Considering how much has changed in the last five years, imagine what’s in store for the IoT (Internet of Things) during the next five years. One change to look forward to is 5G, the fifth generation of wireless technology. Projections suggest 5G will be the fastest generation to roll out globally. With the widespread rollout of 5G, what applications will innovative companies come up with that will enhance life and business in our connected world?
The June 2019 edition of the Ericsson Mobility Report expects more than 10 million 5G subscriptions worldwide by the end of 2019. The report further suggests 5G subscriptions will reach 1.9 billion by the end of 2024 thanks to operators’ increased efforts to deploy 5G networks and users’ eagerness to adopt 5G devices. Interestingly, in this latest edition of the Mobility Report, Ericsson upped its projection by about 27% over its November 2018 edition, which predicted 1.5 billion 5G subscriptions by 2024. Ericsson further predicts that in five years’ time, 35% of traffic will be carried by 5G networks, and up to 65% of the global population could be covered by the technology. Regionally, 5G subscription growth is expected to be the fastest in North America, followed by Northeast Asia and Europe.
In sectors like manufacturing, 5G could prompt the industry’s largest and most impressive transformation yet. Companies like AT&T are saying 5G will drive the factories of tomorrow, delivering critical realtime data, which can lead to operational intelligence and operational efficiencies. Smart, sensor-filled factories will monitor everything about themselves—from where certain tools are located to how and when employees are using various machines. 5G’s low latency will support such applications in manufacturing, as well as in retail, healthcare, transportation, and beyond.
5G will also enable exciting new applications in the logistics space. For instance, in other AT&T 5G news, the company recently announced it’s collaborating with Uber to explore how LTE (long-term evolution) and, eventually, 5G could help enable next-gen cargo drones and eVTOLs (electric vertical takeoff and landing vehicles). The companies point to ridesharing as being a defining mobile application of the 4G era and present the idea that air taxis and drones could become a “signature use case” for 5G.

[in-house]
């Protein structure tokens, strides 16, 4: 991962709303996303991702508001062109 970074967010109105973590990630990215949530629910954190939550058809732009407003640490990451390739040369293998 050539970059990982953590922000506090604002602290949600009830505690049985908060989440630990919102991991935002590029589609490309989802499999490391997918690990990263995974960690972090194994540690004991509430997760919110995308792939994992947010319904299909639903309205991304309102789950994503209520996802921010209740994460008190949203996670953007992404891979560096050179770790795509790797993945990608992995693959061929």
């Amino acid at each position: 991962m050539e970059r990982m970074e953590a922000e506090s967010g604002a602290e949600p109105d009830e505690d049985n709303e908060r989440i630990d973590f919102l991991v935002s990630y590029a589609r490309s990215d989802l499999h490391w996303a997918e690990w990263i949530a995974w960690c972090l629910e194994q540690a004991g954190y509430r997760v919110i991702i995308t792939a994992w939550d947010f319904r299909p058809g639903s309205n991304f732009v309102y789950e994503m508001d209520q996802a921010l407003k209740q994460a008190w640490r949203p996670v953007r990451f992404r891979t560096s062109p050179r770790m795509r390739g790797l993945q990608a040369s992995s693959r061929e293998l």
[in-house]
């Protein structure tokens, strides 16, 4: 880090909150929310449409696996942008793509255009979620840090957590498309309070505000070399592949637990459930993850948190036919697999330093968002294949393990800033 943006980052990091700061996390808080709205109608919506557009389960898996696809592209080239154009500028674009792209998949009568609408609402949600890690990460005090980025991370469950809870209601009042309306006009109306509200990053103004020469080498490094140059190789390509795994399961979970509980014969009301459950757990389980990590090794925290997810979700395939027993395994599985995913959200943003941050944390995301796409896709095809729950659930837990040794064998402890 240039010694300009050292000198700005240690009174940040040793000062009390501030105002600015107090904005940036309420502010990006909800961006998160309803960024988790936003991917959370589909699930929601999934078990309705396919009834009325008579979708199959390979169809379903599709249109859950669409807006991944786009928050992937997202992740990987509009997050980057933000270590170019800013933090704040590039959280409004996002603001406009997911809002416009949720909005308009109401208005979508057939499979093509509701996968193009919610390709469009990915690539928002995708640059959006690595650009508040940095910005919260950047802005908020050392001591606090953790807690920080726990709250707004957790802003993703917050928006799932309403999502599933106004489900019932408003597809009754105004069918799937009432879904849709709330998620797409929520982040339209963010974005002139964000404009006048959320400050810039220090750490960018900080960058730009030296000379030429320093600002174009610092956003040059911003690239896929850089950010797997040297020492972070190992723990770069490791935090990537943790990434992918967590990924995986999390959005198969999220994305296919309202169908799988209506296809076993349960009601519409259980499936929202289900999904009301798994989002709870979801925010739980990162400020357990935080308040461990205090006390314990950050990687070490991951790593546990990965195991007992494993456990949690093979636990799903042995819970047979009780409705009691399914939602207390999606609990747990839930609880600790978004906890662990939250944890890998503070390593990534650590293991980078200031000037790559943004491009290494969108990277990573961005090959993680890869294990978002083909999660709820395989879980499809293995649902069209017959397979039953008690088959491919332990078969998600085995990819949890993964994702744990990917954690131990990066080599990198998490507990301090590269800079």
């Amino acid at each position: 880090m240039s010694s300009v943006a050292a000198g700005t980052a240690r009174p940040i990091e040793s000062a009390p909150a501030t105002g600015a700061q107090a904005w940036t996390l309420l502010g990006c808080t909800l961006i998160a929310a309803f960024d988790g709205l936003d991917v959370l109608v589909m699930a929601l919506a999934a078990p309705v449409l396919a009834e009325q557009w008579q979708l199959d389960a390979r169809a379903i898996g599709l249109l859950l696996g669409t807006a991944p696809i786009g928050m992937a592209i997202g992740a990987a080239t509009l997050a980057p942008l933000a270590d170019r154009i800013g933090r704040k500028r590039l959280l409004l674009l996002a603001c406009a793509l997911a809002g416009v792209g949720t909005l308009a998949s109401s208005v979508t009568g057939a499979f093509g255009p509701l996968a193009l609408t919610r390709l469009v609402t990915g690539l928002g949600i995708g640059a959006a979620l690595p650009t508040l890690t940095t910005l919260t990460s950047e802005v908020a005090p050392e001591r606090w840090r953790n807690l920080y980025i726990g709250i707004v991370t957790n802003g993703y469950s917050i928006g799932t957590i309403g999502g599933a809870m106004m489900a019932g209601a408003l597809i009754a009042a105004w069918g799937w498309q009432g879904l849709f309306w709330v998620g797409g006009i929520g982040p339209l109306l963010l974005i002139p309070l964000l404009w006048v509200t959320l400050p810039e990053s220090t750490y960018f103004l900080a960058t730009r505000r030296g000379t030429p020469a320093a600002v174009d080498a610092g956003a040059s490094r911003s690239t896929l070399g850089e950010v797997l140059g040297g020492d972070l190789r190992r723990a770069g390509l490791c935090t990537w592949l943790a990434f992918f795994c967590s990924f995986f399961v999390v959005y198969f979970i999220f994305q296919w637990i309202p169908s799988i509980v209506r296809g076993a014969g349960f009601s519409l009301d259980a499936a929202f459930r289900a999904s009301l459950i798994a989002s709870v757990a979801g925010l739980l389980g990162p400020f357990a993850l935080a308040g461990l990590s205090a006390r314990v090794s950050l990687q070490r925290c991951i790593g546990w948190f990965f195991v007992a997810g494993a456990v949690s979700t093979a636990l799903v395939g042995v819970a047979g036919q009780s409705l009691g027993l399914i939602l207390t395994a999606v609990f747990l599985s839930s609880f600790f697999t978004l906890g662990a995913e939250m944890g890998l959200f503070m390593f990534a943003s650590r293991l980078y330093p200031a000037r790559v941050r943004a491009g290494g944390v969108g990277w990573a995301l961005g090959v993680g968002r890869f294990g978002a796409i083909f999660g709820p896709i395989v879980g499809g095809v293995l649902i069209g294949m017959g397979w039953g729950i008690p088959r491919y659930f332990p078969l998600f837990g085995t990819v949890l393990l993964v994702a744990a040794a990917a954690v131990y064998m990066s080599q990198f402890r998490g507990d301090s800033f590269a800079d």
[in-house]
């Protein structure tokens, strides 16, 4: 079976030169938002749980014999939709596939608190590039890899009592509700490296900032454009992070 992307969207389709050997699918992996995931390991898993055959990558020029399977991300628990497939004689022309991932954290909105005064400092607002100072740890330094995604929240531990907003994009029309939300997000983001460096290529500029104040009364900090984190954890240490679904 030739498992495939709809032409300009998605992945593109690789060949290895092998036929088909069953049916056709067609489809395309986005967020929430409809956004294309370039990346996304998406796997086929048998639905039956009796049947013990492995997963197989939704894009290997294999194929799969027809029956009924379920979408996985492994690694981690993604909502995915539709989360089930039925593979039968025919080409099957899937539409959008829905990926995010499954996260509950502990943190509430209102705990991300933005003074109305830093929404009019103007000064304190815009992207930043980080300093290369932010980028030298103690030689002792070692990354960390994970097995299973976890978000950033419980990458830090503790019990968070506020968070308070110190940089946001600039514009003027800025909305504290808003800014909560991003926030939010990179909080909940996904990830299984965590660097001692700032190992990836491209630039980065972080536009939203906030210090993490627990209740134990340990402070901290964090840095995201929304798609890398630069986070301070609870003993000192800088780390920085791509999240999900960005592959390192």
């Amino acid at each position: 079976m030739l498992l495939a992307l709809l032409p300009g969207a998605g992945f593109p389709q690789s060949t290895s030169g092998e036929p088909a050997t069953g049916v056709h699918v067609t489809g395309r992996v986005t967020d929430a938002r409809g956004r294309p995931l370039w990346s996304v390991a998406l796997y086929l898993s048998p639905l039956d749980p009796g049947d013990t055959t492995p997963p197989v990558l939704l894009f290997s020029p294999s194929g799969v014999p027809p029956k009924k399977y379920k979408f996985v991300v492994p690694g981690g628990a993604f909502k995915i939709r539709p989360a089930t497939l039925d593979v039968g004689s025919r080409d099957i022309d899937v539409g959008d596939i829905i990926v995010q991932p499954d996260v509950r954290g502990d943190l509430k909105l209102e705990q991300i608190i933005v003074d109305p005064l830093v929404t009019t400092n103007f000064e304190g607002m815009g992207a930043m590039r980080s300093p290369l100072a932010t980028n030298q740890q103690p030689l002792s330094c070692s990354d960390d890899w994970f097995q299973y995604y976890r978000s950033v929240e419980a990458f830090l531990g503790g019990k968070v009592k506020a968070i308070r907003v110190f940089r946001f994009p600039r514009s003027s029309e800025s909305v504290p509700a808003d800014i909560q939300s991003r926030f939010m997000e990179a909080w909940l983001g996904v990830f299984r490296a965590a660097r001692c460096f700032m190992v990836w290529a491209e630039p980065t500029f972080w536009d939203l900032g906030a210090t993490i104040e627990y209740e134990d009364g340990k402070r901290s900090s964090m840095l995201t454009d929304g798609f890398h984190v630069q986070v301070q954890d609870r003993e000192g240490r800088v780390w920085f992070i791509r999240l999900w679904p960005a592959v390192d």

Elevate, Uber’s air mobility business unit, is exploring the possibilities associated with short-range air travel and logistics, and the company says it strives to launch its aerial ridesharing service in 2023. During the first phase of the AT&T/Uber collaboration, the companies report their teams will focus on assessing and enabling 4G and 5G connectivity for piloted aircraft and autonomous cargo drones operating in low-altitude airspace.
From smart factories to autonomous cargo drones, 5G’s unique characteristics could create opportunities for all industries to revolutionize aspects of their businesses. The stage for 5G is being set now. 5G is on the horizon, and companies like Ericsson say the horizon may be closer than some think, while others say 5G is here now. The discrepancy may be a result of various stakeholders’ definitions of “here” being different, but whether it’s next year or in 10 years, what does generally draw a consensus is that 5G will impact industries, and it will open doors for new, exciting, and game-changing enterprise applications.
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